New findings from researchers at the National Oceanography Centre (NOC) indicate that seafloor communities will be more impacted by climate change the deeper they are in the ocean.
These deep-sea communities are important in the food chain, are highly diverse, and help control the long-term burial of carbon in seafloor sediments. They are, however, almost wholly dependent on ocean surface ecosystems for their food supply.
This food supply of slowly sinking particulate organic carbon (POC), also known as marine snow, is the product of biological activity in shallow, sunlit waters. After a descent of up to 11 km, this snow falls on the seabed where it fuels deep-sea communities. Climate change and ocean acidification are forecast to decrease biological activity in the surface ocean, with implications for the seemingly remote deep-sea floor.
Scientists at the NOC used present-day and future simulations of the surface-ocean plankton community to predict the production of marine snow. They examined how the time taken for marine snow to arrive on the seafloor varied naturally by location and season, and how it changed under extreme high and low future climate change scenarios.
Lead author, NOC scientist, Dr Andrew Yool said, “We know there’s huge variability in the when, the where, and the seasonal pattern of marine snow production at the surface, but we really wanted to know how this impacted the living organisms at the seafloor.”
To do this, the researchers used a new deep-sea ecosystem model called BORIS (Benthic Organisms Resolved In Size). Based on detailed field data from multiple sites, the model uses the incoming food supply to drive the simulated distribution of biomass (living tissue weight) across a spread of organism sizes from tiny microbes to larger, more familiar organisms, such as worms and shrimps.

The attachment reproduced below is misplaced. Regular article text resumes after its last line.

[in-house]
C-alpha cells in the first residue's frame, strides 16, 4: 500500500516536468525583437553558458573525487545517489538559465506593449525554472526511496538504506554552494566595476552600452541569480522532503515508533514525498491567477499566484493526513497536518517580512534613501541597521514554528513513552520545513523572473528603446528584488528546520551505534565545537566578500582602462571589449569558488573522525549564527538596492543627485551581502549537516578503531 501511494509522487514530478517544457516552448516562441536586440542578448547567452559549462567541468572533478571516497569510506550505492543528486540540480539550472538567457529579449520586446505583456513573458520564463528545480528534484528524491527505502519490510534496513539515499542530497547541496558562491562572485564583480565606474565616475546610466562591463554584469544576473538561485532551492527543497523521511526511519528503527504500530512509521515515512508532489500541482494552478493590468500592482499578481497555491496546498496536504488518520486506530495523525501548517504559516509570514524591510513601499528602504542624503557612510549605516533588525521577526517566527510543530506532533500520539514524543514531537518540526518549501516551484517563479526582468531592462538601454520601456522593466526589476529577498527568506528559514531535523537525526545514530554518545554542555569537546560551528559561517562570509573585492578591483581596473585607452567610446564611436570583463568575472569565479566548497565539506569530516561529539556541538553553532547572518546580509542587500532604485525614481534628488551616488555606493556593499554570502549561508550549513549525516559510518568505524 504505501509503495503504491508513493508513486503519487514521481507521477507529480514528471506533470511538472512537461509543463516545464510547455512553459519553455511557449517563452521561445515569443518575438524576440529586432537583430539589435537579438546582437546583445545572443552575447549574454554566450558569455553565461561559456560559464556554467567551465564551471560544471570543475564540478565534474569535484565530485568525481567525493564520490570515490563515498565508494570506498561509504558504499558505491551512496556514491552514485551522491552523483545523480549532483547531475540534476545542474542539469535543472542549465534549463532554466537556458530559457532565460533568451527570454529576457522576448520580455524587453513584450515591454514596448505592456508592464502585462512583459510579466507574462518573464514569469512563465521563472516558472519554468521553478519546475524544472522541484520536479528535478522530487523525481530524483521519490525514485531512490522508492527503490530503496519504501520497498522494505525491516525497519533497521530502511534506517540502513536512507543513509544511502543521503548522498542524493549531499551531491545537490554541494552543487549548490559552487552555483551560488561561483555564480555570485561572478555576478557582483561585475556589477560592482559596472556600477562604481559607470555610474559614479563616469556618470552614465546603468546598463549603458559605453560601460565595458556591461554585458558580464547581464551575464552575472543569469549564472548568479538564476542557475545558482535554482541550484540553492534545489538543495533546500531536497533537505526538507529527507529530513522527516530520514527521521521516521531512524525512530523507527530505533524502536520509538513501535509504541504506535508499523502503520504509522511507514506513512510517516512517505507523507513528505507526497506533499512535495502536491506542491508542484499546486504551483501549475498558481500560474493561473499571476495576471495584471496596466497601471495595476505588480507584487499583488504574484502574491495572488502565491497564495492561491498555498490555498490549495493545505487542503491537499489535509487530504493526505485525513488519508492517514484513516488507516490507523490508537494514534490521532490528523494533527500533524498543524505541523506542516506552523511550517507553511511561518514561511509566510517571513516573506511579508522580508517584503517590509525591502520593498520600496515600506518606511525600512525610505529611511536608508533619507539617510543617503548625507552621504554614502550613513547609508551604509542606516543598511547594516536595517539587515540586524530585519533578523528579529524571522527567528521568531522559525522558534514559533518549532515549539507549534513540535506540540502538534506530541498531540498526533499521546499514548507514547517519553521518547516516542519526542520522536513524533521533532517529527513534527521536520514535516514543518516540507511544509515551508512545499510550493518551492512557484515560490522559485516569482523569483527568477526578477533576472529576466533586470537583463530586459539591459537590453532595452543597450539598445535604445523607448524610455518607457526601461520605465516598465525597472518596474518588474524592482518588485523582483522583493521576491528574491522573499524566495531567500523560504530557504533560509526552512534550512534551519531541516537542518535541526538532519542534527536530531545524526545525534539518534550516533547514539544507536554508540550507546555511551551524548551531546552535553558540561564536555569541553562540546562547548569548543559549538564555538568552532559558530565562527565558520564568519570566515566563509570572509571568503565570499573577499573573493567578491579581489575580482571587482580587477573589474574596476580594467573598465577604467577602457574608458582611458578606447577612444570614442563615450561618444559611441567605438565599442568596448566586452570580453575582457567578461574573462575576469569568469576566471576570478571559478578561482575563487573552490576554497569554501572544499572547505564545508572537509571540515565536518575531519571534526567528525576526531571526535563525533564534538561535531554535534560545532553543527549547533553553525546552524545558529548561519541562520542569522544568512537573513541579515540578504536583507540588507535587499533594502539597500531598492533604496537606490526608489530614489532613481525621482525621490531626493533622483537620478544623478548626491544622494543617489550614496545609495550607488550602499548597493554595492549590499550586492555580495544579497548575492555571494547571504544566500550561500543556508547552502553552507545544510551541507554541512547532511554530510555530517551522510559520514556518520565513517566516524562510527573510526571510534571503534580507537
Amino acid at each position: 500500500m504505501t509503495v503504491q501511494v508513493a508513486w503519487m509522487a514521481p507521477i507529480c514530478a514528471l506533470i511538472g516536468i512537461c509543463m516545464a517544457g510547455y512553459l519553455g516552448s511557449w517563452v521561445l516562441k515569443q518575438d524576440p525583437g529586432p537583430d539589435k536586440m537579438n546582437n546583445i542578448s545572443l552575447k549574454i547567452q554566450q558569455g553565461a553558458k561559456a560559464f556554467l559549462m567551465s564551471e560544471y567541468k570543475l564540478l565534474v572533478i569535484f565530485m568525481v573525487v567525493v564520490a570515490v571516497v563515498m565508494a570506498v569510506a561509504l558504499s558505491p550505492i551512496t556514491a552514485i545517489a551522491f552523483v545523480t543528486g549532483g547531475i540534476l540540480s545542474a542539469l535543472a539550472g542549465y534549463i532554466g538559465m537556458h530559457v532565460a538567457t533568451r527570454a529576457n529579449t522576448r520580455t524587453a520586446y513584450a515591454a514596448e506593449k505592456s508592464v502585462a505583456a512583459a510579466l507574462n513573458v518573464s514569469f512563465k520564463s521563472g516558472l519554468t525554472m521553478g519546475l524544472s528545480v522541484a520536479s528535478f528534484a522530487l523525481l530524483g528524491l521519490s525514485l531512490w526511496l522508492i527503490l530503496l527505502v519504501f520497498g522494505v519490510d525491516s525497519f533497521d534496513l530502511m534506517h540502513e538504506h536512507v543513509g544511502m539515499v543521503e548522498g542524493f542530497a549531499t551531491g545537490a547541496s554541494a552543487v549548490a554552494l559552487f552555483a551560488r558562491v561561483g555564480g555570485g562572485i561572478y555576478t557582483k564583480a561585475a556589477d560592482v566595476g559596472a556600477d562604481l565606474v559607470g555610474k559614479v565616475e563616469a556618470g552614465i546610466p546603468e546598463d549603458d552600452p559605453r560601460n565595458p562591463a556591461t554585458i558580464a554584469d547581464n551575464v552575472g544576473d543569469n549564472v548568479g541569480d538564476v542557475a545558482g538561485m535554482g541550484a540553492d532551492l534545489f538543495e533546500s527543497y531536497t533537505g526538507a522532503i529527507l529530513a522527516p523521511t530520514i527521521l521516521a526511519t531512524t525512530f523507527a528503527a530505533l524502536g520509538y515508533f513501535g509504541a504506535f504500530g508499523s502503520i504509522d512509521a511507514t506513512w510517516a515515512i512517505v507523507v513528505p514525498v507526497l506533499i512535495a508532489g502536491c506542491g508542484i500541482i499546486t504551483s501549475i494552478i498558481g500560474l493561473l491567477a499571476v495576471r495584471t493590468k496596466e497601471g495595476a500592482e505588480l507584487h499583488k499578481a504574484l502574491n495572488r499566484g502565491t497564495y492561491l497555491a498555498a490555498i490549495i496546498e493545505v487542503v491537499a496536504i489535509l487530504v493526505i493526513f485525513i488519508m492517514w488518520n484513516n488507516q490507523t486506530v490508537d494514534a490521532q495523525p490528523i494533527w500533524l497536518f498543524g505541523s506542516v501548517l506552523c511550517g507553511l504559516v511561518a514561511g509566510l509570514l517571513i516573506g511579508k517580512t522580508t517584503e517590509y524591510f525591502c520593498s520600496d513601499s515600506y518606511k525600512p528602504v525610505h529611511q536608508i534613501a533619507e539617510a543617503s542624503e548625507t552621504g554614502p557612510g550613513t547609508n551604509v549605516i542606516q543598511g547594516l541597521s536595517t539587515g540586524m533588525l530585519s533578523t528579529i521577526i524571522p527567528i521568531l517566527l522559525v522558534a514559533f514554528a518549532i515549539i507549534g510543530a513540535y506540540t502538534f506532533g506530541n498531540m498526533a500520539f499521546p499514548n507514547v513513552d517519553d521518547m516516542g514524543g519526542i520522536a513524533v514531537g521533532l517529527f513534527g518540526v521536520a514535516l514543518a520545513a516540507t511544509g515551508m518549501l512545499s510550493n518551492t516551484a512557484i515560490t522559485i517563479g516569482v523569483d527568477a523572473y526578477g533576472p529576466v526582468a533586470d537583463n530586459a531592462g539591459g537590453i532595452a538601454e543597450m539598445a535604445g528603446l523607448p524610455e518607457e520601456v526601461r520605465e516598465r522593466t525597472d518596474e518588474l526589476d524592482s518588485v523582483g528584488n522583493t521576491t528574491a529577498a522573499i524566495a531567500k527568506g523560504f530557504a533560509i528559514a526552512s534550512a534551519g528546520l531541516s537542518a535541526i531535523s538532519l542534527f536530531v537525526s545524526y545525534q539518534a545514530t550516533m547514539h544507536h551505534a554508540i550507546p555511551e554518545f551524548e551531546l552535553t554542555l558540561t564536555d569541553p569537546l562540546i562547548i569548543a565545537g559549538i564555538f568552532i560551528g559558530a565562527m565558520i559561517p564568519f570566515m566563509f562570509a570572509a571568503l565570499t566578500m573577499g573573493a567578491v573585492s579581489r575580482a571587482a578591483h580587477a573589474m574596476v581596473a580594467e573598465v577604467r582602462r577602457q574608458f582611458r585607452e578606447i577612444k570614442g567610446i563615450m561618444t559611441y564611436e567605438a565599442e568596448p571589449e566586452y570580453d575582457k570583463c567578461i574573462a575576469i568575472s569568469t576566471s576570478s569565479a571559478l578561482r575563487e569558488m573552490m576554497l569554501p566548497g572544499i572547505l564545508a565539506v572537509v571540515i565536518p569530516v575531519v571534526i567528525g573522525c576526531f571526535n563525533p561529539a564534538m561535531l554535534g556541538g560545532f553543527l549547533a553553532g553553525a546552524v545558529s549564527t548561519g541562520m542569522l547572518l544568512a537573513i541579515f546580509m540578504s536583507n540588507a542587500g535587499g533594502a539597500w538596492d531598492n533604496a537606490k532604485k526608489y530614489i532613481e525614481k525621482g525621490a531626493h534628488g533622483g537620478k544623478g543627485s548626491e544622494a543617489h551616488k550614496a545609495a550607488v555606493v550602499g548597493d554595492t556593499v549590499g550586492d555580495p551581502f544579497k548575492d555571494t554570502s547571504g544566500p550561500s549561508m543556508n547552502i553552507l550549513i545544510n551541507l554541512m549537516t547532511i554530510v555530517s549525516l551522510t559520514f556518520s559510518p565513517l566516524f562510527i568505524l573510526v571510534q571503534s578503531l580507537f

Dr Yool added “We found our simulated seafloor organisms to be more tightly governed by what happens above them than we expected and that, when it came to climate change, the deeper they were, the greater the change they experienced relative to their shallower cousins.”
Against a backdrop of falling production of marine snow (−11%) by the year 2100, the results showed shallower deep-sea communities increased slightly (+3%) in the warmed world, but deeper-sea communities experienced a major decline (−30%) under a high greenhouse gas emissions scenario.
Co-author, Dr Henry Ruhl, also from the NOC, said, “The continued development of this model will help us to better understand the functioning of deep-sea ecosystems, and bridge our knowledge from local studies to wider-scale management and policy issues.”
This study received funding from the Natural Environment Research Council’s (NERC) National Capability and earth system modelling Long-Term Science Multi-centre programmes, and from the European Union’s CRESCENDO project (https://crescendoproject.eu).
Yool A, Martin AP, Anderson TR, Bett BJ, Jones DOB, Ruhl HA. Big in the benthos: Future change of seafloor community biomass in a global, body size resolved model. Glob Change Biol., 2017. https://doi.org/10.1111/gcb.13680